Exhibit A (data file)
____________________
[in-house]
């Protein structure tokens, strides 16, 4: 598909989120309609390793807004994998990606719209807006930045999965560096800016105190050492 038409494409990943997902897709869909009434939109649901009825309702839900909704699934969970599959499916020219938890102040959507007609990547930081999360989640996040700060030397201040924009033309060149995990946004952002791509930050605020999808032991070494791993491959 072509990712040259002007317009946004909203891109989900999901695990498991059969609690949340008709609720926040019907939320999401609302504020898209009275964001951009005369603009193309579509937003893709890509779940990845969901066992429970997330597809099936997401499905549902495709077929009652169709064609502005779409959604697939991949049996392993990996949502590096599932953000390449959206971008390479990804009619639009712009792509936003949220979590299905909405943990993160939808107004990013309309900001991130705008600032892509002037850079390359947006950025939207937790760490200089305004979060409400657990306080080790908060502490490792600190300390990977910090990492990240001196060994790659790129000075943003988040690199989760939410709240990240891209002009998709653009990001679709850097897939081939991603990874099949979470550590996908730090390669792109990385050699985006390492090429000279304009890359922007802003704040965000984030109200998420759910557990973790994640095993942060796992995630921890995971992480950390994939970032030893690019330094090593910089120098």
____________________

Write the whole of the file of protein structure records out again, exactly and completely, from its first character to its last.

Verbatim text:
[in-house]
């Protein structure tokens, strides 16, 4: 598909989120309609390793807004994998990606719209807006930045999965560096800016105190050492 038409494409990943997902897709869909009434939109649901009825309702839900909704699934969970599959499916020219938890102040959507007609990547930081999360989640996040700060030397201040924009033309060149995990946004952002791509930050605020999808032991070494791993491959 072509990712040259002007317009946004909203891109989900999901695990498991059969609690949340008709609720926040019907939320999401609302504020898209009275964001951009005369603009193309579509937003893709890509779940990845969901066992429970997330597809099936997401499905549902495709077929009652169709064609502005779409959604697939991949049996392993990996949502590096599932953000390449959206971008390479990804009619639009712009792509936003949220979590299905909405943990993160939808107004990013309309900001991130705008600032892509002037850079390359947006950025939207937790760490200089305004979060409400657990306080080790908060502490490792600190300390990977910090990492990240001196060994790659790129000075943003988040690199989760939410709240990240891209002009998709653009990001679709850097897939081939991603990874099949979470550590996908730090390669792109990385050699985006390492090429000279304009890359922007802003704040965000984030109200998420759910557990973790994640095993942060796992995630921890995971992480950390994939970032030893690019330094090593910089120098």